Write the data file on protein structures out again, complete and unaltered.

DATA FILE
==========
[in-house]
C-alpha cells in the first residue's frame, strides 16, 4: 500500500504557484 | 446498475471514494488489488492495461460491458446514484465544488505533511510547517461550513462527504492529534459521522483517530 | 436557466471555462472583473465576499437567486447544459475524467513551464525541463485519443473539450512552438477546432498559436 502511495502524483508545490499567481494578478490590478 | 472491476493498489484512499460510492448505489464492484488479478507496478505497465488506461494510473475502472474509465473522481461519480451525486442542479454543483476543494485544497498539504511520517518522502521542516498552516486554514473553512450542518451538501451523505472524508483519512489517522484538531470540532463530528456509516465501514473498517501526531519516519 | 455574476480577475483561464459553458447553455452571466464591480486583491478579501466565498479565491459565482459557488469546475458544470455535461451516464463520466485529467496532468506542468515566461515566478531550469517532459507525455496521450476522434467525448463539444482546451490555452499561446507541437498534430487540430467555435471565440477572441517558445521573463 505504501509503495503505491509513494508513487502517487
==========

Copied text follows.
[in-house]
C-alpha cells in the first residue's frame, strides 16, 4: 500500500504557484 | 446498475471514494488489488492495461460491458446514484465544488505533511510547517461550513462527504492529534459521522483517530 | 436557466471555462472583473465576499437567486447544459475524467513551464525541463485519443473539450512552438477546432498559436 502511495502524483508545490499567481494578478490590478 | 472491476493498489484512499460510492448505489464492484488479478507496478505497465488506461494510473475502472474509465473522481461519480451525486442542479454543483476543494485544497498539504511520517518522502521542516498552516486554514473553512450542518451538501451523505472524508483519512489517522484538531470540532463530528456509516465501514473498517501526531519516519 | 455574476480577475483561464459553458447553455452571466464591480486583491478579501466565498479565491459565482459557488469546475458544470455535461451516464463520466485529467496532468506542468515566461515566478531550469517532459507525455496521450476522434467525448463539444482546451490555452499561446507541437498534430487540430467555435471565440477572441517558445521573463 505504501509503495503505491509513494508513487502517487